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Assassin's Creed reviews: Critics pan Michael Fassbender's action flick

Updated

Kerry Brown

Nearly 10 years after the first installment in the massively popular Assassin’s Creed video game franchise was released, a movie adaptation is about to hit theaters. Michael Fassbender stars as Callum Lynch, a criminal who is conscripted by modern-day Templars to help them uncover a secret. How? By placing him in the super high-tech Animus machine so he can relive history as experienced by his ancestor Aguilar de Nerha, an assassin during the Spanish Inquisition. Marion Cotillard plays scientist Sophia Rikkin, and Jeremy Irons appears as her father and the mastermind behind Animus. The Wire vet Michael K. Williams plays Moussa, another Animus user.

But early reviews are in, and despite the film’s star power, critics are so far unimpressed. “The year 2016 has been full of surprises, so in some ways, Assassin’s Creed, Hollywood’s latest attempt to mine gold from an industry that rakes in more dough than it does, is a reassuring tonic,” Harry Windsor of The Hollywood Reporter writes, tongue firmly in cheek. “Video game adaptations remain plodding affairs.”

The Guardian‘s Peter Bradshaw pulled no punches: “It’s an action movie, with dollops of thriller and splodges of Dan Brown conspiracy; and hardly five minutes go by without someone in a monk’s outfit doing a bit of sub-parkour jumping from the roof of one building to another. And yet it is at all times mysteriously, transcendentally boring.”

David Ehrlich, writing for IndieWire, is one of the few voices to praise the film, directed by Australian filmmaker Justin Kurzel. “Declaring Assassin’s Creed to be the best video game movie ever made is the kind of backhanded compliment that sounds like hyperbole,” he writes, “but the description fits the bill on both counts. Regardless of what you call this peculiar, arrestingly uninviting nonsense, the fact of the matter is that it’s the only blockbuster of 2016 that left me desperate for a sequel.”

Assassin’s Creed opens in theaters on Wednesday. Read more reviews below.

Owen Gleiberman (Variety)
“Shot in somber sci-fi Renaissance tones, Assassin’s Creed has a Masterpiece Theatre cast that’s ten times classier than it needs, it cost more than $150 million to make, and it’s deeply self-serious about its long-ago-and-far-away setting … In Assassin’s Creed, Michael Fassbender is like the ultimate special effect. Just by showing up, he confers respectability on two hours of semi-coherent overly art-directed video-game sludge.”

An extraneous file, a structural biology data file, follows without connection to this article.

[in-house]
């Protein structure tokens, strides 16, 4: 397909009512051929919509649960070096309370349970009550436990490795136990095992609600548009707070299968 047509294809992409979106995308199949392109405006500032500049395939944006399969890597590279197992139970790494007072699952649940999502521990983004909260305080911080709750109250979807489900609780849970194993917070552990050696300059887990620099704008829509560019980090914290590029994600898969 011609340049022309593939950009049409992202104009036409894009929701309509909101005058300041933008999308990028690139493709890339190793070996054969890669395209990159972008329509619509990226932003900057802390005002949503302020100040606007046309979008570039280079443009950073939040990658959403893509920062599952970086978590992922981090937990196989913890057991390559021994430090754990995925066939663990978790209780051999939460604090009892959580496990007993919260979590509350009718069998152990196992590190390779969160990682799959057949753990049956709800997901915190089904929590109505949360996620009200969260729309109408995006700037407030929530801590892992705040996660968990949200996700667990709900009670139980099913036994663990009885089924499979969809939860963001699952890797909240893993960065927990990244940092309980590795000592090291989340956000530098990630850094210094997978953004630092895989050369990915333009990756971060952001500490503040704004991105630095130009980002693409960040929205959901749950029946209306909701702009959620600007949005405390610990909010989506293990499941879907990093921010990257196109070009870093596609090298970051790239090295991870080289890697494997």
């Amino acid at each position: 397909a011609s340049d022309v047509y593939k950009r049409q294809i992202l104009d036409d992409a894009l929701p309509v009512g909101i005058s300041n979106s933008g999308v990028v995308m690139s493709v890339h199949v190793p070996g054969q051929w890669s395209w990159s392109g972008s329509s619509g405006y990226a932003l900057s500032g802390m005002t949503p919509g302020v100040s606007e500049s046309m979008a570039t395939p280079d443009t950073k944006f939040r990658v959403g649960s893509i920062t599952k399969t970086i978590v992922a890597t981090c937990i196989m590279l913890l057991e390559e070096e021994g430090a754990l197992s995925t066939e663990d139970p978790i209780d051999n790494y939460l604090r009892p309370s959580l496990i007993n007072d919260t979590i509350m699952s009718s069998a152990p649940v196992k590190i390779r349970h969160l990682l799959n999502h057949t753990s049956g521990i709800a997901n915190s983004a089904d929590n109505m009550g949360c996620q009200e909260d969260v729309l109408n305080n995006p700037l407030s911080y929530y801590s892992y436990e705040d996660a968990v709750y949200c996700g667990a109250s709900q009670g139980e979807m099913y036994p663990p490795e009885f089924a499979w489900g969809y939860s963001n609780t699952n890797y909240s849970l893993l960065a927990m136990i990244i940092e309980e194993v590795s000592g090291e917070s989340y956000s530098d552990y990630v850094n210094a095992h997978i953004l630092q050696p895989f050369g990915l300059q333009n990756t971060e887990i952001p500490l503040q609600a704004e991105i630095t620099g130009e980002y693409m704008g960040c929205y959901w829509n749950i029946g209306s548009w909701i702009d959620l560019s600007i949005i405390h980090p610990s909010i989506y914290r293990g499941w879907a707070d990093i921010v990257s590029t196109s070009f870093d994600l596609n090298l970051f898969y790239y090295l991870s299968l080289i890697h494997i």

Stephanie Zacharek (TIME)
“The plot of Assassin’s Creed is very confusing. No, scratch that: It’s a mess. You might not really care, but the movie — directed by Justin Kurzel, the Australian director whose last picture was a supergritty version of Macbeth, also starring Fassbender and Cotillard — is rife with squandered opportunities. ”

Harry Windsor (The Hollywood Reporter)
Assassin’s Creed reps Fassbender’s first film as a producer, though it’s hard to see what excited him about it, given that he’s got nothing to play. Game characters are ciphers by nature, with none of the idiosyncrasies that might complicate our ability to slip into their avatars frictionlessly. And although the film’s hero is a new one invented for the big screen, writers Bill Collage and Adam Cooper (Exodus: Gods and Kings, Allegiant) and Michael Lesslie (Macbeth) haven’t bothered to overlay anything fresh, like personality.”

David Ehrlich (Indiewire)
“Few studio offerings of this scale so proudly express the violence of their creative process, so openly confront their genetic makeup in order to become something better than what was written for them. Declaring Assassin’s Creed to be the best video game movie ever made is the kind of backhanded compliment that sounds like hyperbole, but the description fits the bill on both counts. Regardless of what you call this peculiar, arrestingly uninviting nonsense, the fact of the matter is that it’s the only blockbuster of 2016 that left me desperate for a sequel.”

Peter Bradshaw (The Guardian)
“There is no animus in this film, however. It’s rare to see a film quite so lacking in animus. It exists only to gouge money out of gamers. They might well want to stick to the game.”

Lucy O’Brien (IGN)
“As soon as it’s back to the grim monotony of Callum and co, however, any inkling of life dies. As Assassin’s Creed struggles towards its conclusion — and a nonsensical heel turn from a major character — one can’t help but feel disappointed in a film that got the style of the series so right, yet its heart so wrong. ”

Adi Robertson (The Verge)
“There’s inevitably a hint of shameless money-grab to any film adaptation of a ludicrously popular video game franchise, especially one that specifically appeals to people who must uncover every secret in the mythos. Still, Assassin’s Creed’s creators have the courage to always take themselves seriously, even when they’re working with material that sounds fundamentally silly. There’s no great leap of faith in Assassin’s Creed, but a surprising amount of the time, it at least finds steady footing.”

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